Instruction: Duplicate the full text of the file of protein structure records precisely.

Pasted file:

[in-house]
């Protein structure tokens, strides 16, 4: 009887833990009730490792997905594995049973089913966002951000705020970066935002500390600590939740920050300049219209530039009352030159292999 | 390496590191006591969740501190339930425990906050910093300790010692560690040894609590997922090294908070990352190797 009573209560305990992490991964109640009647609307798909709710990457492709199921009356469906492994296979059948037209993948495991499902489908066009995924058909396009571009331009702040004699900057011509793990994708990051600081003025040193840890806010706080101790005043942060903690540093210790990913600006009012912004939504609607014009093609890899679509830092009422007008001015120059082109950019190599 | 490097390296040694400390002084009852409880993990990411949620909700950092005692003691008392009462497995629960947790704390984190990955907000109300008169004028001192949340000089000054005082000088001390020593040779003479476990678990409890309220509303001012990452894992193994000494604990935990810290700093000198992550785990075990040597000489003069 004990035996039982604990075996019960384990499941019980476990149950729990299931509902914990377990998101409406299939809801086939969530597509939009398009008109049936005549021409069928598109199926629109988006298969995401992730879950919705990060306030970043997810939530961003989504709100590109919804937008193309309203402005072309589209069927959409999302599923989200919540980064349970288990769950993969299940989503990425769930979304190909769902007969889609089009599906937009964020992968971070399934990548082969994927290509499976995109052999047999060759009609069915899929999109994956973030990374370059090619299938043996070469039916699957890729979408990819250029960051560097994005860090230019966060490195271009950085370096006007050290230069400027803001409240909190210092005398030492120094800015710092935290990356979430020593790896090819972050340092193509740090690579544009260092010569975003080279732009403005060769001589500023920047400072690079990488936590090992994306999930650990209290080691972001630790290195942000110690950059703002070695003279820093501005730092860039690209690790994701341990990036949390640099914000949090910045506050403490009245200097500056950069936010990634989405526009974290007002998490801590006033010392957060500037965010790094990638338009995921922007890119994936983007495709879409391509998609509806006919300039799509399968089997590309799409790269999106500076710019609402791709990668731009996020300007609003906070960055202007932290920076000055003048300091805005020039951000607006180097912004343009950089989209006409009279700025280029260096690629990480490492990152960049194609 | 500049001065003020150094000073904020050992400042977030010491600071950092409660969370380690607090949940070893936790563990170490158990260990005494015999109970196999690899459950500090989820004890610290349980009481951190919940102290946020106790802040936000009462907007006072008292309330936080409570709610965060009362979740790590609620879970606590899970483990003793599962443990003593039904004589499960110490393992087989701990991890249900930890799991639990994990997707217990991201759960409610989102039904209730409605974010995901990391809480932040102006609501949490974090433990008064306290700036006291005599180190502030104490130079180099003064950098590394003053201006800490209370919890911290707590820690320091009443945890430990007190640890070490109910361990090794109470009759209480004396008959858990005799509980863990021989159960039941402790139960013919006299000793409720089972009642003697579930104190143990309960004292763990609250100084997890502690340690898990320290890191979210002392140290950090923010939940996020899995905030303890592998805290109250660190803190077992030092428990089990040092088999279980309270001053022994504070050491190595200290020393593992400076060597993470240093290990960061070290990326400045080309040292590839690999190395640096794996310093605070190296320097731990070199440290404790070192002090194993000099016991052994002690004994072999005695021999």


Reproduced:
[in-house]
């Protein structure tokens, strides 16, 4: 009887833990009730490792997905594995049973089913966002951000705020970066935002500390600590939740920050300049219209530039009352030159292999 | 390496590191006591969740501190339930425990906050910093300790010692560690040894609590997922090294908070990352190797 009573209560305990992490991964109640009647609307798909709710990457492709199921009356469906492994296979059948037209993948495991499902489908066009995924058909396009571009331009702040004699900057011509793990994708990051600081003025040193840890806010706080101790005043942060903690540093210790990913600006009012912004939504609607014009093609890899679509830092009422007008001015120059082109950019190599 | 490097390296040694400390002084009852409880993990990411949620909700950092005692003691008392009462497995629960947790704390984190990955907000109300008169004028001192949340000089000054005082000088001390020593040779003479476990678990409890309220509303001012990452894992193994000494604990935990810290700093000198992550785990075990040597000489003069 004990035996039982604990075996019960384990499941019980476990149950729990299931509902914990377990998101409406299939809801086939969530597509939009398009008109049936005549021409069928598109199926629109988006298969995401992730879950919705990060306030970043997810939530961003989504709100590109919804937008193309309203402005072309589209069927959409999302599923989200919540980064349970288990769950993969299940989503990425769930979304190909769902007969889609089009599906937009964020992968971070399934990548082969994927290509499976995109052999047999060759009609069915899929999109994956973030990374370059090619299938043996070469039916699957890729979408990819250029960051560097994005860090230019966060490195271009950085370096006007050290230069400027803001409240909190210092005398030492120094800015710092935290990356979430020593790896090819972050340092193509740090690579544009260092010569975003080279732009403005060769001589500023920047400072690079990488936590090992994306999930650990209290080691972001630790290195942000110690950059703002070695003279820093501005730092860039690209690790994701341990990036949390640099914000949090910045506050403490009245200097500056950069936010990634989405526009974290007002998490801590006033010392957060500037965010790094990638338009995921922007890119994936983007495709879409391509998609509806006919300039799509399968089997590309799409790269999106500076710019609402791709990668731009996020300007609003906070960055202007932290920076000055003048300091805005020039951000607006180097912004343009950089989209006409009279700025280029260096690629990480490492990152960049194609 | 500049001065003020150094000073904020050992400042977030010491600071950092409660969370380690607090949940070893936790563990170490158990260990005494015999109970196999690899459950500090989820004890610290349980009481951190919940102290946020106790802040936000009462907007006072008292309330936080409570709610965060009362979740790590609620879970606590899970483990003793599962443990003593039904004589499960110490393992087989701990991890249900930890799991639990994990997707217990991201759960409610989102039904209730409605974010995901990391809480932040102006609501949490974090433990008064306290700036006291005599180190502030104490130079180099003064950098590394003053201006800490209370919890911290707590820690320091009443945890430990007190640890070490109910361990090794109470009759209480004396008959858990005799509980863990021989159960039941402790139960013919006299000793409720089972009642003697579930104190143990309960004292763990609250100084997890502690340690898990320290890191979210002392140290950090923010939940996020899995905030303890592998805290109250660190803190077992030092428990089990040092088999279980309270001053022994504070050491190595200290020393593992400076060597993470240093290990960061070290990326400045080309040292590839690999190395640096794996310093605070190296320097731990070199440290404790070192002090194993000099016991052994002690004994072999005695021999």